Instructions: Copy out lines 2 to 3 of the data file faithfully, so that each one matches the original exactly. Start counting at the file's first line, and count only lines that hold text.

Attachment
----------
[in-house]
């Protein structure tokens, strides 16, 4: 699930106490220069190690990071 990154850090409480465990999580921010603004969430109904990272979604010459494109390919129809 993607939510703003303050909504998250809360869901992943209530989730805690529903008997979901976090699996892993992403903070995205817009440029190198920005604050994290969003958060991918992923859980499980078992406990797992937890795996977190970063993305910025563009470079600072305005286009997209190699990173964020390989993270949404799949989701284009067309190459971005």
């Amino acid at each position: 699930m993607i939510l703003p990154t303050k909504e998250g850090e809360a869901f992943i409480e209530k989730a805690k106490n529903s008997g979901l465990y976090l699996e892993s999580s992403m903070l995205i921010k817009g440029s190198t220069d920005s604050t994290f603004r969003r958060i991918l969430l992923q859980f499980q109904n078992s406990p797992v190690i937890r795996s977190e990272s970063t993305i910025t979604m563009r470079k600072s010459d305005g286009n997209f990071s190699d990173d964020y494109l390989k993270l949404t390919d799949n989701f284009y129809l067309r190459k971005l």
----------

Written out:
């Protein structure tokens, strides 16, 4: 699930106490220069190690990071 990154850090409480465990999580921010603004969430109904990272979604010459494109390919129809 993607939510703003303050909504998250809360869901992943209530989730805690529903008997979901976090699996892993992403903070995205817009440029190198920005604050994290969003958060991918992923859980499980078992406990797992937890795996977190970063993305910025563009470079600072305005286009997209190699990173964020390989993270949404799949989701284009067309190459971005």
């Amino acid at each position: 699930m993607i939510l703003p990154t303050k909504e998250g850090e809360a869901f992943i409480e209530k989730a805690k106490n529903s008997g979901l465990y976090l699996e892993s999580s992403m903070l995205i921010k817009g440029s190198t220069d920005s604050t994290f603004r969003r958060i991918l969430l992923q859980f499980q109904n078992s406990p797992v190690i937890r795996s977190e990272s970063t993305i910025t979604m563009r470079k600072s010459d305005g286009n997209f990071s190699d990173d964020y494109l390989k993270l949404t390919d799949n989701f284009y129809l067309r190459k971005l």